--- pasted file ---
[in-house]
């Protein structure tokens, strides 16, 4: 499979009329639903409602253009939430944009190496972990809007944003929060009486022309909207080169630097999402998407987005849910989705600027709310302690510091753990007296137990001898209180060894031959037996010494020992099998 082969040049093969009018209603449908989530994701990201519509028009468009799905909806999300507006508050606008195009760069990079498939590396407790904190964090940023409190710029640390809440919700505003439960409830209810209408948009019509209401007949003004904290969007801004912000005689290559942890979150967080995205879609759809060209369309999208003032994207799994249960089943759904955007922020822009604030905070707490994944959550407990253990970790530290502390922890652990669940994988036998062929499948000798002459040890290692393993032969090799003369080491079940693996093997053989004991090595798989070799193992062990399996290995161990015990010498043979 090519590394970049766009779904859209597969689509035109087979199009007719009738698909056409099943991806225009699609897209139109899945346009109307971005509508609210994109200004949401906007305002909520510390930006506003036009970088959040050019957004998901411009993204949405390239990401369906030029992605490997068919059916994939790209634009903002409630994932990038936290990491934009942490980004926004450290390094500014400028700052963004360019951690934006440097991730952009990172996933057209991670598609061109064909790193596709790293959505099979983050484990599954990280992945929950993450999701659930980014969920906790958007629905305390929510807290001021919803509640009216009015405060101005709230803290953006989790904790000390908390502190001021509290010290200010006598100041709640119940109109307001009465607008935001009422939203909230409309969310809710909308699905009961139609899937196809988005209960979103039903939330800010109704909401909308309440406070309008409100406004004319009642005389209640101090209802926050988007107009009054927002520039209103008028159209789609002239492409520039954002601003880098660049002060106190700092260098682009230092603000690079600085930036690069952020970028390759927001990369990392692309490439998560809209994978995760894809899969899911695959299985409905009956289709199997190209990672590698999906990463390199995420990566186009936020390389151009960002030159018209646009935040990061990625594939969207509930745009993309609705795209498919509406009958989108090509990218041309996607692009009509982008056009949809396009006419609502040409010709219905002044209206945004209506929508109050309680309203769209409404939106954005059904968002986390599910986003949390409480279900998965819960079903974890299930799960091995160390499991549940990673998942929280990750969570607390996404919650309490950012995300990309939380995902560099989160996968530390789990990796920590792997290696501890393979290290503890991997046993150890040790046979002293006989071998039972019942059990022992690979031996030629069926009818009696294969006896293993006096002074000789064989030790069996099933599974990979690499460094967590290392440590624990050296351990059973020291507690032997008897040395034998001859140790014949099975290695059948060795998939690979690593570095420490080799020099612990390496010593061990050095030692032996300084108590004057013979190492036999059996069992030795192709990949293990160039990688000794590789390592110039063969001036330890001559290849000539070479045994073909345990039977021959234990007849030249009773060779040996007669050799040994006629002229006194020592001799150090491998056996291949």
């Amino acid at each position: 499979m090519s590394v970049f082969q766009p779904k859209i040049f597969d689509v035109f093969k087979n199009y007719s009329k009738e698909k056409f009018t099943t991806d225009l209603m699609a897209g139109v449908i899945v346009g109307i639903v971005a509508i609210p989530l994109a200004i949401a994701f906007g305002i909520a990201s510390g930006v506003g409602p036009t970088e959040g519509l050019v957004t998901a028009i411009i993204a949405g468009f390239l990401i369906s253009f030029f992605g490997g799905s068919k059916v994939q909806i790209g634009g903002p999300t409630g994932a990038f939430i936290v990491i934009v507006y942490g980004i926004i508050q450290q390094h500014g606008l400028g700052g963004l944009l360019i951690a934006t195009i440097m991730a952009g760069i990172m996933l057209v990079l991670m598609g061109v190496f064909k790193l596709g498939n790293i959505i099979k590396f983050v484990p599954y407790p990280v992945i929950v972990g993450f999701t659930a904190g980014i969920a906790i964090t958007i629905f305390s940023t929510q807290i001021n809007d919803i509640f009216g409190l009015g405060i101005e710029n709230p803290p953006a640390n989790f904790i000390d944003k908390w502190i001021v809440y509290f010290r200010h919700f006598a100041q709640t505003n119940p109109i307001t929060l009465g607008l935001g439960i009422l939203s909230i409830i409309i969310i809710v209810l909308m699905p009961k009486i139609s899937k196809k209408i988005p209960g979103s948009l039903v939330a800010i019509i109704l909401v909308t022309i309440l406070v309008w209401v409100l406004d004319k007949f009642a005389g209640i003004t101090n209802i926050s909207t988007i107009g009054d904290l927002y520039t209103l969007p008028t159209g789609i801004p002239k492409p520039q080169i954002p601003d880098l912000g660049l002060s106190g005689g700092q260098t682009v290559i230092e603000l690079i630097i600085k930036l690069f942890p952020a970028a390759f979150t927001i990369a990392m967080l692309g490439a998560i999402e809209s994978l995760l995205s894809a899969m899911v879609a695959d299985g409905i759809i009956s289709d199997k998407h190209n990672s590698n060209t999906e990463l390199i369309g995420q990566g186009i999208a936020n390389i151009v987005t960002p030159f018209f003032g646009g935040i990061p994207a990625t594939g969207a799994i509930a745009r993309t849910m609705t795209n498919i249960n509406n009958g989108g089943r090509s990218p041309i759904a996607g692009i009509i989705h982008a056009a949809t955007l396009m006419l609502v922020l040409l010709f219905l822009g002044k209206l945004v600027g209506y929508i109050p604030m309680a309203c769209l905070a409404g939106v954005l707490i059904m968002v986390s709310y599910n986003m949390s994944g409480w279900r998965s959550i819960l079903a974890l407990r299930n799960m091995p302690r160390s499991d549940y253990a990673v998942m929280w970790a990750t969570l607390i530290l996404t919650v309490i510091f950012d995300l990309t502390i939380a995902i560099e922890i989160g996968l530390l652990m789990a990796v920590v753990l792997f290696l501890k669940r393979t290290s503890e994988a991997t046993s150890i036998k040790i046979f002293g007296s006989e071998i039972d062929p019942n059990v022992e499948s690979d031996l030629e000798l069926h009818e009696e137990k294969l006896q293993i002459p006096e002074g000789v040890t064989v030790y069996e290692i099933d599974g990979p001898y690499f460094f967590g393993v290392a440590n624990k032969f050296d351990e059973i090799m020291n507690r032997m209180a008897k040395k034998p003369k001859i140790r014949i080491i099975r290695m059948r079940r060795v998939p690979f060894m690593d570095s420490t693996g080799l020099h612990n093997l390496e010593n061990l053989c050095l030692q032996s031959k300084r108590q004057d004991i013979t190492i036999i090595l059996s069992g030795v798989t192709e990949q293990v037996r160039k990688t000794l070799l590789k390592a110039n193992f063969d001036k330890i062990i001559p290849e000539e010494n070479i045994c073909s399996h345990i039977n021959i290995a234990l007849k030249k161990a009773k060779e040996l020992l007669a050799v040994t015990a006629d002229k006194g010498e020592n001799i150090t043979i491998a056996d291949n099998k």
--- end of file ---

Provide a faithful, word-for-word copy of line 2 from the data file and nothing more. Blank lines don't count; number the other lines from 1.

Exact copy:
């Protein structure tokens, strides 16, 4: 499979009329639903409602253009939430944009190496972990809007944003929060009486022309909207080169630097999402998407987005849910989705600027709310302690510091753990007296137990001898209180060894031959037996010494020992099998 082969040049093969009018209603449908989530994701990201519509028009468009799905909806999300507006508050606008195009760069990079498939590396407790904190964090940023409190710029640390809440919700505003439960409830209810209408948009019509209401007949003004904290969007801004912000005689290559942890979150967080995205879609759809060209369309999208003032994207799994249960089943759904955007922020822009604030905070707490994944959550407990253990970790530290502390922890652990669940994988036998062929499948000798002459040890290692393993032969090799003369080491079940693996093997053989004991090595798989070799193992062990399996290995161990015990010498043979 090519590394970049766009779904859209597969689509035109087979199009007719009738698909056409099943991806225009699609897209139109899945346009109307971005509508609210994109200004949401906007305002909520510390930006506003036009970088959040050019957004998901411009993204949405390239990401369906030029992605490997068919059916994939790209634009903002409630994932990038936290990491934009942490980004926004450290390094500014400028700052963004360019951690934006440097991730952009990172996933057209991670598609061109064909790193596709790293959505099979983050484990599954990280992945929950993450999701659930980014969920906790958007629905305390929510807290001021919803509640009216009015405060101005709230803290953006989790904790000390908390502190001021509290010290200010006598100041709640119940109109307001009465607008935001009422939203909230409309969310809710909308699905009961139609899937196809988005209960979103039903939330800010109704909401909308309440406070309008409100406004004319009642005389209640101090209802926050988007107009009054927002520039209103008028159209789609002239492409520039954002601003880098660049002060106190700092260098682009230092603000690079600085930036690069952020970028390759927001990369990392692309490439998560809209994978995760894809899969899911695959299985409905009956289709199997190209990672590698999906990463390199995420990566186009936020390389151009960002030159018209646009935040990061990625594939969207509930745009993309609705795209498919509406009958989108090509990218041309996607692009009509982008056009949809396009006419609502040409010709219905002044209206945004209506929508109050309680309203769209409404939106954005059904968002986390599910986003949390409480279900998965819960079903974890299930799960091995160390499991549940990673998942929280990750969570607390996404919650309490950012995300990309939380995902560099989160996968530390789990990796920590792997290696501890393979290290503890991997046993150890040790046979002293006989071998039972019942059990022992690979031996030629069926009818009696294969006896293993006096002074000789064989030790069996099933599974990979690499460094967590290392440590624990050296351990059973020291507690032997008897040395034998001859140790014949099975290695059948060795998939690979690593570095420490080799020099612990390496010593061990050095030692032996300084108590004057013979190492036999059996069992030795192709990949293990160039990688000794590789390592110039063969001036330890001559290849000539070479045994073909345990039977021959234990007849030249009773060779040996007669050799040994006629002229006194020592001799150090491998056996291949």